One of the Protestant Christians asked me “why do you Catholics worship idols? Is it not a sin against the First Commandment of God?” Perhaps, many of you might have been challenged with such questions by anyone of your protestant friends or your life partner, who is not a Catholic. Are Catholics, then, idol worshipers?

The first Commandment of God says: “I am the Lord your God … You shall have no others gods before me. You shall not make for yourself a graven image, or any likeness of anything that is in heaven above, or that is in the earth beneath, or that is in the water under the earth; you shall not bow down to them or serve them; for I the Lord your God am a jealous God…” ( Exodus 20:2-6).

The Book of Exodus in the Old Testament teaches strictly that images and statues are against the will of God and so they were forbidden. By having the statues in our Churches, it appears that we are doing that which has been forbidden by God. This has become a point of contention in the first century between Christians and Jews and between Christians and Muslims. Both the Jews and Muslims think that an image of God is blasphemous. Later from the 16th century the Protestant Churches also started accusing the Catholic Church as idol worshipers.

The Mystery of the Incarnation is the answer to any question challenging the Catholic Church: “And The Word became flesh and dwelt among us, full of grace and truth; we have beheld his glory, glory as of the only Son from the Father… No one has ever seen God; the only Son, who is in the bosom of the Father, he has made him known” (John 1:14, 18).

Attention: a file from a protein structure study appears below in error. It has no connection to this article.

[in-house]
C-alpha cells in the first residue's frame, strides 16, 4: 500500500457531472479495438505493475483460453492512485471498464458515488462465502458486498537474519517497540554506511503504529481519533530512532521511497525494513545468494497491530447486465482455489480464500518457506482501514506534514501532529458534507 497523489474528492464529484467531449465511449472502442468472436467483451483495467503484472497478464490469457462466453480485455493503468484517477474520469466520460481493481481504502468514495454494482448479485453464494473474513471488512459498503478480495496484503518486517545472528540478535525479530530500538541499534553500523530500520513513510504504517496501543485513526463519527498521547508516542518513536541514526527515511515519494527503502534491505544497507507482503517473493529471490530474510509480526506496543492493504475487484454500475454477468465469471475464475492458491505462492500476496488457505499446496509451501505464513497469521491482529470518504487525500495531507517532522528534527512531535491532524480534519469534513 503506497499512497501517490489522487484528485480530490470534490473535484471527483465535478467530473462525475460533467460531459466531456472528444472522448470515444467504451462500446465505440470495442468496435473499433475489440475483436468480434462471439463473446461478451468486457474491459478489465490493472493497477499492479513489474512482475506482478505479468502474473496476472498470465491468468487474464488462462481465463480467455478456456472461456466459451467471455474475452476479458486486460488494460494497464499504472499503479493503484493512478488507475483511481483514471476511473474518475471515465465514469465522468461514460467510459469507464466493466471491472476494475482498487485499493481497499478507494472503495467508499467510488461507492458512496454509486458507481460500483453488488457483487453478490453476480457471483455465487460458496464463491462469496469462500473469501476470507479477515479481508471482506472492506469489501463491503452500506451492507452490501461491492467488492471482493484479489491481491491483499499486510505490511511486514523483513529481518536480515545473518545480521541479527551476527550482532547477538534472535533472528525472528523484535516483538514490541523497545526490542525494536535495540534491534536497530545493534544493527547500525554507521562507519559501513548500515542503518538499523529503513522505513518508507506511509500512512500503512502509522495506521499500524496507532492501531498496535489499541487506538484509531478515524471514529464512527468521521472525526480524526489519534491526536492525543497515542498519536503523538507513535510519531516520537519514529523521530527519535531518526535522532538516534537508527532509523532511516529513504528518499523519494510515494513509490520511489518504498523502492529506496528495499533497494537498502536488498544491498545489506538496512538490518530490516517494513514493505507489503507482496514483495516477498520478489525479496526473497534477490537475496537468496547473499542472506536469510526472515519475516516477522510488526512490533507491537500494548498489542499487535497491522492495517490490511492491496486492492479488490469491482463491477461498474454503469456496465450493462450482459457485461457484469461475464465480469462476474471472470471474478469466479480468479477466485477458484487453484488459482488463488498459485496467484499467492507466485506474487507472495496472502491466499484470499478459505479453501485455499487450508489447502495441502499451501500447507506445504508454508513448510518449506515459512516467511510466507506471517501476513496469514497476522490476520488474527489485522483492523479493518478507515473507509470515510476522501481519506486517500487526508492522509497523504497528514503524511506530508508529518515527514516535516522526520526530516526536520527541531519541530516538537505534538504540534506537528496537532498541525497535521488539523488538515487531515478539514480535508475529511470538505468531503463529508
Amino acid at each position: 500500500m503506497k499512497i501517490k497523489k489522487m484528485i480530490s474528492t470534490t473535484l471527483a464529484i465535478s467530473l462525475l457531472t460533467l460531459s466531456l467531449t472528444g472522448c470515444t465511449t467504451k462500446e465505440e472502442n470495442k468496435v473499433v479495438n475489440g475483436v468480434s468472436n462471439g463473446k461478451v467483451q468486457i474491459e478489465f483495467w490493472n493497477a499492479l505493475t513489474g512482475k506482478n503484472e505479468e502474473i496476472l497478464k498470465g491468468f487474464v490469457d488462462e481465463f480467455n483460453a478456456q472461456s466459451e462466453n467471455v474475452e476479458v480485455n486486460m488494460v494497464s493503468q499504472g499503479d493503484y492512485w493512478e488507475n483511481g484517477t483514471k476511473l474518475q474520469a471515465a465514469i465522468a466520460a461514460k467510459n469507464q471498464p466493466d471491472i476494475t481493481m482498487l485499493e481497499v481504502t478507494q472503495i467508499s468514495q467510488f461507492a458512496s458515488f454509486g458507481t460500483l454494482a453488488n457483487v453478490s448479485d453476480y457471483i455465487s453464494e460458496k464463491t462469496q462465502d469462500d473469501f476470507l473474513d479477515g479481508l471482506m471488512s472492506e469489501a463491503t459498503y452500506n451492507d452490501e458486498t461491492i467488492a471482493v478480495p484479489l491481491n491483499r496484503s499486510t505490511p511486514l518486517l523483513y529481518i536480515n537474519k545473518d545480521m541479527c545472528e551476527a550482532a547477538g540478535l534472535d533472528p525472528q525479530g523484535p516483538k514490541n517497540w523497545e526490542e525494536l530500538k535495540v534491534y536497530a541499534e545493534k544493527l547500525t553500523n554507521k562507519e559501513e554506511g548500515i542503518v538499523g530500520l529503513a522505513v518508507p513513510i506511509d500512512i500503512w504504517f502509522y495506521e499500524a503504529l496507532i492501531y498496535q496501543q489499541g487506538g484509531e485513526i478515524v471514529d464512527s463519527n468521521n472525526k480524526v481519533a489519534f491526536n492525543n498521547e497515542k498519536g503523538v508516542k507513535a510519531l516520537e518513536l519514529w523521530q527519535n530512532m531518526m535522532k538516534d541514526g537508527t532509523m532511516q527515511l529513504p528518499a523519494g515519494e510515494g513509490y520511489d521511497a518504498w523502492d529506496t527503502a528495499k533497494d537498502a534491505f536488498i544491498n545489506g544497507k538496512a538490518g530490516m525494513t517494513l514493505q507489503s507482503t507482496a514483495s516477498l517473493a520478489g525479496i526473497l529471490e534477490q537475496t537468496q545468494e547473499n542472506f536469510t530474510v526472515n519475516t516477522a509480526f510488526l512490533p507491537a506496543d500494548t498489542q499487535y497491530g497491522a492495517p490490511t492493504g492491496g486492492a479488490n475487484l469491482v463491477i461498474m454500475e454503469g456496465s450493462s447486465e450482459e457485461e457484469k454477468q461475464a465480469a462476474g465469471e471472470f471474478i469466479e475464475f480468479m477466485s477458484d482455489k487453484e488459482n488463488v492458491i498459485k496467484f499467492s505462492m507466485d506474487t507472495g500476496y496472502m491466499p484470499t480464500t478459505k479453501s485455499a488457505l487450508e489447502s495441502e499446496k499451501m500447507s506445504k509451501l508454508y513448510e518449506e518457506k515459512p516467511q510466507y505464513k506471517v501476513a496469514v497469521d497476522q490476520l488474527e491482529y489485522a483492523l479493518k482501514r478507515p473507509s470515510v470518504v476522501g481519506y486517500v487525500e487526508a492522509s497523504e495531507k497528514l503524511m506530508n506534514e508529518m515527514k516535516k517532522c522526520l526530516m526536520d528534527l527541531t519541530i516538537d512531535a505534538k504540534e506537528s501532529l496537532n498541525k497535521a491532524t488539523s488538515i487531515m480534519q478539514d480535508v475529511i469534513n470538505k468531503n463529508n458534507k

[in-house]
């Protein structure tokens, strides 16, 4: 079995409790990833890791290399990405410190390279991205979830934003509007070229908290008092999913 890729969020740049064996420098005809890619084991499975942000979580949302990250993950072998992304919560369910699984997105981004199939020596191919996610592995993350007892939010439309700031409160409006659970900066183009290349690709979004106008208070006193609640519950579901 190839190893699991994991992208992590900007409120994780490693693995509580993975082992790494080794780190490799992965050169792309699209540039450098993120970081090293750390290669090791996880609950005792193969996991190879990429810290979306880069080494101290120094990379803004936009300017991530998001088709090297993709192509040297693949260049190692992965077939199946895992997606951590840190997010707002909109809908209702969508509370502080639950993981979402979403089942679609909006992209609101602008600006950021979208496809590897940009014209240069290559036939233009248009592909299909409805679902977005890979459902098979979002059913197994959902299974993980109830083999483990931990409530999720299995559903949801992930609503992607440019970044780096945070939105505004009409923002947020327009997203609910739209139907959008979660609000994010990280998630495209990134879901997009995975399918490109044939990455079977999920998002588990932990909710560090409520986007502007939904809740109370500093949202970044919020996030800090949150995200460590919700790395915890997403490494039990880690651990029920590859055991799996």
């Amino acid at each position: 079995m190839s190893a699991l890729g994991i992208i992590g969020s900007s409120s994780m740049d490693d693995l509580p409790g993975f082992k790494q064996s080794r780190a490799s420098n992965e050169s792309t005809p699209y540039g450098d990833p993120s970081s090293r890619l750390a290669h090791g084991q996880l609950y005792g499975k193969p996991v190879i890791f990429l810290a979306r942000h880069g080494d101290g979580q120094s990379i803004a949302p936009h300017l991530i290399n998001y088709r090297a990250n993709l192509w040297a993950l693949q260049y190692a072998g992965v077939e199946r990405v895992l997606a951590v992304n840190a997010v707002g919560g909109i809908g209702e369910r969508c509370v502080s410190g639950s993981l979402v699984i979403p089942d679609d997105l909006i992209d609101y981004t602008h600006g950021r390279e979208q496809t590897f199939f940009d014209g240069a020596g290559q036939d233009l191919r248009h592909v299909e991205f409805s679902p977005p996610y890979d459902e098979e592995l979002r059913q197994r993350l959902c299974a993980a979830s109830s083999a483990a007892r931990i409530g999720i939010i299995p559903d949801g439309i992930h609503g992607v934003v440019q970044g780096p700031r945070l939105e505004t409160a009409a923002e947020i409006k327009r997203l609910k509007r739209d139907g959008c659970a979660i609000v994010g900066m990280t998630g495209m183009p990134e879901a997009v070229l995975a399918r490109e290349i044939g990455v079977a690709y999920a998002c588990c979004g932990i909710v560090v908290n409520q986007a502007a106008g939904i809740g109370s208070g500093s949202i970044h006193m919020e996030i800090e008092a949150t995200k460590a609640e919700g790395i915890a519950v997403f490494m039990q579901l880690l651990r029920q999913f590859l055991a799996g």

It is right that idols were forbidden in the Old Testament, because God was invisible and the Israelites made idols out of their own imagination and worshipped them. Whereas when Jesus, the second person of the Trinity, took flesh, was born of the Virgin Mary and lived among us. Thus, the invisible God became visible. All those who encountered Jesus during His life on earth, saw Him face to face. Subsequently, after His death and Resurrection, they retained the visible presence of Jesus in His image and the Cross on which He died, as the source of salvation. Therefore, the images in the Catholic Churches are not idols of imagination but images of God, who made Himself visible. Hence, having the image of Jesus and His Cross is not against the Commandment of God.

I shall share next week about why we have the statues of the Saints in the Catholic Churches.

God bless you

Fr. Arul Joseph V


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